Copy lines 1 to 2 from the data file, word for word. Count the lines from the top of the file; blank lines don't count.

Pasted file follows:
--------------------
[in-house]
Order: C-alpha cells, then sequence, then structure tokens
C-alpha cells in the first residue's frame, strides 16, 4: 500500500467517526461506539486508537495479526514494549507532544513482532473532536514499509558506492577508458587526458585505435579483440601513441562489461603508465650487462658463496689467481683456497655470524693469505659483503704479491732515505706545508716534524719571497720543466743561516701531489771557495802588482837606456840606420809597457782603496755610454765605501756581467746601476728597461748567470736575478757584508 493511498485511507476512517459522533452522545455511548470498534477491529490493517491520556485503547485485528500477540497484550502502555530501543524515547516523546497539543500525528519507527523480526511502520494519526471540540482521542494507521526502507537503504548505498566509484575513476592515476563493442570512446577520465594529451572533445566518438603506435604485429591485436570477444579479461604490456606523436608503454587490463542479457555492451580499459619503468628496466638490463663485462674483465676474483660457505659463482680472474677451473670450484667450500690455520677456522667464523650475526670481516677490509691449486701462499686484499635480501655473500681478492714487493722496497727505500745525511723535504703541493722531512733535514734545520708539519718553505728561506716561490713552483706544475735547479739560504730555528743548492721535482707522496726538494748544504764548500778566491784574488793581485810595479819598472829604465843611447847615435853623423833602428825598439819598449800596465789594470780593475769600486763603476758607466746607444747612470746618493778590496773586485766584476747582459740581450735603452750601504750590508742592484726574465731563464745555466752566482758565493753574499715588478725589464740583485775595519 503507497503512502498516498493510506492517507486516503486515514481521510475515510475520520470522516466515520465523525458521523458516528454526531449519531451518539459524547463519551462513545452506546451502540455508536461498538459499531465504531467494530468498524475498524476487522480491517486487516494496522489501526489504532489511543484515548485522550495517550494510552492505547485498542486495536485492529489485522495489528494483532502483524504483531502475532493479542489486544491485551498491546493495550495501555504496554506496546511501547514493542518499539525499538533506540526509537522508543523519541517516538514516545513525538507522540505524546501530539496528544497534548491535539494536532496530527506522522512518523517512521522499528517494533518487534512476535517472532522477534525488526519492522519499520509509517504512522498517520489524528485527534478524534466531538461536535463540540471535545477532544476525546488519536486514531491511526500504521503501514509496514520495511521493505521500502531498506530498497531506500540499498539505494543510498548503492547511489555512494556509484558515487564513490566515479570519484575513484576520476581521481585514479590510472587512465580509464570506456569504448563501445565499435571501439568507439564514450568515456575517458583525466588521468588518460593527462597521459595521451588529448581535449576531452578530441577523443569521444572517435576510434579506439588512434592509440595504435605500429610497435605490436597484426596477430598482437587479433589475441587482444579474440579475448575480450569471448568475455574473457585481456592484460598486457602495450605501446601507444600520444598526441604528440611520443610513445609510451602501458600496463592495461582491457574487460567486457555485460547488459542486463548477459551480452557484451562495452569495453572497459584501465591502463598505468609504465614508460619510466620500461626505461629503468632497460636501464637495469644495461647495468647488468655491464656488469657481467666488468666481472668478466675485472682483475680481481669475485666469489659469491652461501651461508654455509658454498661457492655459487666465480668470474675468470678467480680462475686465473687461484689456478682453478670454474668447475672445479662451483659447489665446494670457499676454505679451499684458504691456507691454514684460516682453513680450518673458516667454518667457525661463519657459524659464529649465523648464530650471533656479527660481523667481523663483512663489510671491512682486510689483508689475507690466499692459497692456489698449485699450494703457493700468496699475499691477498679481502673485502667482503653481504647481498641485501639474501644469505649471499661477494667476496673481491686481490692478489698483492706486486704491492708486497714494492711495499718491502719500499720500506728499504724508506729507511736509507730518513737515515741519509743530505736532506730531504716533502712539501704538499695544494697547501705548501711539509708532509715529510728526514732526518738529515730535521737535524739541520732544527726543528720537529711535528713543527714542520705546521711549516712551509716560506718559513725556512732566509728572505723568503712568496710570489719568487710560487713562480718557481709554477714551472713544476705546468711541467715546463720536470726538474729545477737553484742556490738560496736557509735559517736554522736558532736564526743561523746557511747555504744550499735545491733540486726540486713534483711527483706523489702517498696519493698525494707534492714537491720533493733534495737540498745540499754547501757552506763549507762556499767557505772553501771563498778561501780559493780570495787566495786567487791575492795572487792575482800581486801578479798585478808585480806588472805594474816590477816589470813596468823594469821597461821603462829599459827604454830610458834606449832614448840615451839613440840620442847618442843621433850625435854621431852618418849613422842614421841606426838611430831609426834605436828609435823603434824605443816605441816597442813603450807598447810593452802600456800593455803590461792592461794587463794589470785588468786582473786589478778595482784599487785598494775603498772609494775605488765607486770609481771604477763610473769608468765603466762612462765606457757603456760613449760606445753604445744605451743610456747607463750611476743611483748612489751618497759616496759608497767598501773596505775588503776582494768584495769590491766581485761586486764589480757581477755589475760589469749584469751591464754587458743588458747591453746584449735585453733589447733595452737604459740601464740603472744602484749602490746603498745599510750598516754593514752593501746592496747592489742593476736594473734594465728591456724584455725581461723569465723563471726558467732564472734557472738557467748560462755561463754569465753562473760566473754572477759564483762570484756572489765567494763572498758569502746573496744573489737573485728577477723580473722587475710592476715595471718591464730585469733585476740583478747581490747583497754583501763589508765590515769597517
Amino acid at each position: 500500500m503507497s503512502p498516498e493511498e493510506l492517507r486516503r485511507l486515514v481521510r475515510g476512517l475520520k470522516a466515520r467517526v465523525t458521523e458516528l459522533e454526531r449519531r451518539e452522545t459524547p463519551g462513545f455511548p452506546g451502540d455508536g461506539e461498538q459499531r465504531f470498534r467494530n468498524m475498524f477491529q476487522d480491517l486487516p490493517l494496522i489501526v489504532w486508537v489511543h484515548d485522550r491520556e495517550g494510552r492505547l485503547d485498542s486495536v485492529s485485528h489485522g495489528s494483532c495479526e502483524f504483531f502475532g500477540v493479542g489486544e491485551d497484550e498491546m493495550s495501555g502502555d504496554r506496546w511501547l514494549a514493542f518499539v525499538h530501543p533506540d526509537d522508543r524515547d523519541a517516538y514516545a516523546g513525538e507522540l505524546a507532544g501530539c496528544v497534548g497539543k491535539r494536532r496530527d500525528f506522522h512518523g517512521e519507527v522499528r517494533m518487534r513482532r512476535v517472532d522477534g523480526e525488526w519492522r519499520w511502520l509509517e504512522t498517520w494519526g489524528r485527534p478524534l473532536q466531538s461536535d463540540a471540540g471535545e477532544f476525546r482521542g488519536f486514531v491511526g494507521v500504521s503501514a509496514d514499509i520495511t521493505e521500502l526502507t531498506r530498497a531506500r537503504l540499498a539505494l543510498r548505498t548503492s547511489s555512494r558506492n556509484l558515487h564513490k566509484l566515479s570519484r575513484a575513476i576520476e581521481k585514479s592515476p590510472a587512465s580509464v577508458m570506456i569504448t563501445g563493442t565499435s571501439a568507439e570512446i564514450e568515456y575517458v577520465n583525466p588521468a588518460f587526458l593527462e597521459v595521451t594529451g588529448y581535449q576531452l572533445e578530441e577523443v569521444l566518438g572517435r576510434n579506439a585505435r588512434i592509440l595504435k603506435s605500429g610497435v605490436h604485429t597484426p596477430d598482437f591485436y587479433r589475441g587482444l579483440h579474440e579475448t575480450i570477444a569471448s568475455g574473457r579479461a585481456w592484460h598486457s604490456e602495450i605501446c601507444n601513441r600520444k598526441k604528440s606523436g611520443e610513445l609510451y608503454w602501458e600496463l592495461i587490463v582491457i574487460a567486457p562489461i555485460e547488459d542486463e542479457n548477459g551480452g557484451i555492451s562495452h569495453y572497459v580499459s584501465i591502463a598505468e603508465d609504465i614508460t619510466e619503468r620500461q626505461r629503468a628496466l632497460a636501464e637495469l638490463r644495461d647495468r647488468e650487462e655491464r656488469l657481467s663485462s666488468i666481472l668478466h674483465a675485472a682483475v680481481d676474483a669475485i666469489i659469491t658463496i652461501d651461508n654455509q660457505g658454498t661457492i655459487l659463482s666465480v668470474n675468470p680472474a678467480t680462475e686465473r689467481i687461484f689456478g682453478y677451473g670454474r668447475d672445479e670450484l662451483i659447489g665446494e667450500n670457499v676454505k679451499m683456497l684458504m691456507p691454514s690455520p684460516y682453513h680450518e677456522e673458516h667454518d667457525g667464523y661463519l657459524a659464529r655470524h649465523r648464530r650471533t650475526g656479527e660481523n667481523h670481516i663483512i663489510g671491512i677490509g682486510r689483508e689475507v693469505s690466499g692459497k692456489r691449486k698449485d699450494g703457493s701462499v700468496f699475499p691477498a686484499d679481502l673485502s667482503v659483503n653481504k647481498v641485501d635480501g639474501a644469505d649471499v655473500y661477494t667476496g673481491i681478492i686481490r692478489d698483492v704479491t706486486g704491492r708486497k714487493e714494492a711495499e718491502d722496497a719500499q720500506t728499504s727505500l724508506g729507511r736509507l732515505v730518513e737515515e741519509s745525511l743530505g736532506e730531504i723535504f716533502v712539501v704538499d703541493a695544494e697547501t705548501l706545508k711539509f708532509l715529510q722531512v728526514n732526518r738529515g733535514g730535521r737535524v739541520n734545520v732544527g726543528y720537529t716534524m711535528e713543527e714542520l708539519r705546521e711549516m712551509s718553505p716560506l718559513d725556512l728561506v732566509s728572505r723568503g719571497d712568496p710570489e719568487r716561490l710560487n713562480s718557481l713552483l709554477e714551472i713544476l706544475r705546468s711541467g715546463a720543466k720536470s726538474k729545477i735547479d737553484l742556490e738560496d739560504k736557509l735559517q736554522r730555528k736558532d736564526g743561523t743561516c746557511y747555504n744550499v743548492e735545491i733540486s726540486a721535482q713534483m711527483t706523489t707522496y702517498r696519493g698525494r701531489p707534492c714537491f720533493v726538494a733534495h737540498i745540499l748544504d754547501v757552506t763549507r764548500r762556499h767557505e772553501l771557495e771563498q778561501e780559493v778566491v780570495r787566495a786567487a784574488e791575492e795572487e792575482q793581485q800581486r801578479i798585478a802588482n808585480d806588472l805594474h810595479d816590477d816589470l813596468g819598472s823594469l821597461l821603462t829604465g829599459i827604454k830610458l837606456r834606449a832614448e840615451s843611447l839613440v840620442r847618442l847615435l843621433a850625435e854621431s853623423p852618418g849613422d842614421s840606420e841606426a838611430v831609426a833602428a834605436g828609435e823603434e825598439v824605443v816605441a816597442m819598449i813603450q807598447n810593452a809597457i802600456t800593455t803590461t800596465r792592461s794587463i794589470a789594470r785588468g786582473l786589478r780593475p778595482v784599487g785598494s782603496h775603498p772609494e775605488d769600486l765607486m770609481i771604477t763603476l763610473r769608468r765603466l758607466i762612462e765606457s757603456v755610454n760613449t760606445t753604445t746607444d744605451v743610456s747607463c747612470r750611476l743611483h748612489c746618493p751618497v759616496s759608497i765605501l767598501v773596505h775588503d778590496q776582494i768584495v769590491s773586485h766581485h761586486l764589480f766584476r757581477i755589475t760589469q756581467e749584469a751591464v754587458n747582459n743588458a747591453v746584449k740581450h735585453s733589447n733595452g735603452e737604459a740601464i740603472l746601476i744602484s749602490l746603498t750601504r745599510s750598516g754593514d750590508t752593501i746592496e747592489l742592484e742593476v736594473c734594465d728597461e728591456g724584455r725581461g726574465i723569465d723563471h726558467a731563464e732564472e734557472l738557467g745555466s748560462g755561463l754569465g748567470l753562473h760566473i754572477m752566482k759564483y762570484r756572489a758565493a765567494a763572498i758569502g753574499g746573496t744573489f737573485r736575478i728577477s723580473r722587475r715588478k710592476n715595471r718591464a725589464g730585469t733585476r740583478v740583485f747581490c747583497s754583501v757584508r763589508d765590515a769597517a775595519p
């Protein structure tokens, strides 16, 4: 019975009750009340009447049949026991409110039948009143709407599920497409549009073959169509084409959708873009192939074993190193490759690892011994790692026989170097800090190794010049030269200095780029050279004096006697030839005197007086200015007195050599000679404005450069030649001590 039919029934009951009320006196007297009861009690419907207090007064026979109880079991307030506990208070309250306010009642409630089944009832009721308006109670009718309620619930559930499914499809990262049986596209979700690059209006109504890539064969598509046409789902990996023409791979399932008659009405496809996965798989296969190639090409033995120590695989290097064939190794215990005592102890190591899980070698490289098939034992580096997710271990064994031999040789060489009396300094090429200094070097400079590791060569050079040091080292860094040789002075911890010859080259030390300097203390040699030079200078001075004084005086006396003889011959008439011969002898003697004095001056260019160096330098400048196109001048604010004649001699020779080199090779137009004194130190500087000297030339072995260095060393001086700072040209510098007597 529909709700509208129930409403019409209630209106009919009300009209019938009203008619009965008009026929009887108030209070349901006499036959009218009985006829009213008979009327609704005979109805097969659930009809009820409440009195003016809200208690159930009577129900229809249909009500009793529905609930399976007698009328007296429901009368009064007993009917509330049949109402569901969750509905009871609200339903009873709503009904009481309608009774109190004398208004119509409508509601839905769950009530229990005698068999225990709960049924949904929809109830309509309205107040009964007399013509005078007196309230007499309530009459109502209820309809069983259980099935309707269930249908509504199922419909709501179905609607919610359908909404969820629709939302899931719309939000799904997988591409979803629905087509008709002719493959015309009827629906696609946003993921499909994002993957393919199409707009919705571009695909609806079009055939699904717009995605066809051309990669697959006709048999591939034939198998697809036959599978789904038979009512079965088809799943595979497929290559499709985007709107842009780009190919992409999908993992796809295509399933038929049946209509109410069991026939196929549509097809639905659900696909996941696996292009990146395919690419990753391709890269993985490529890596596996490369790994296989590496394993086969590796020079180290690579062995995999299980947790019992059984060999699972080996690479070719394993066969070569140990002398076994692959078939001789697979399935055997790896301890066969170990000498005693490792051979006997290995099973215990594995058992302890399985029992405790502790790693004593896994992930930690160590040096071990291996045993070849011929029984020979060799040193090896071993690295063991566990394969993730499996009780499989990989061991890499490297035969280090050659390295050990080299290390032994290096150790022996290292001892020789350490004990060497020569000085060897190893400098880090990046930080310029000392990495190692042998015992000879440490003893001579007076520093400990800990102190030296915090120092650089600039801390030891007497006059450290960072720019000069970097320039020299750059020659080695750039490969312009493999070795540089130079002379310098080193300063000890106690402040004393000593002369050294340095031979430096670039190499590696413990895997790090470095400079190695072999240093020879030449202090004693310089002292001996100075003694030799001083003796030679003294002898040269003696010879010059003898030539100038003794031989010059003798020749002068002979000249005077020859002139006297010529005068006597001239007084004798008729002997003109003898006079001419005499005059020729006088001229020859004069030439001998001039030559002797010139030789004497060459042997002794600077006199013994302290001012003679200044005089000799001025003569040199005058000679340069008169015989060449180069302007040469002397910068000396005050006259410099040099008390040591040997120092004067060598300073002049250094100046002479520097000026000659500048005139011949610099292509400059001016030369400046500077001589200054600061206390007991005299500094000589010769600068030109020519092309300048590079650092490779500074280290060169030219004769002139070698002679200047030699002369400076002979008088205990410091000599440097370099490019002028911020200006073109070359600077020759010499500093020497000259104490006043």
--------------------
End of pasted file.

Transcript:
[in-house]
Order: C-alpha cells, then sequence, then structure tokens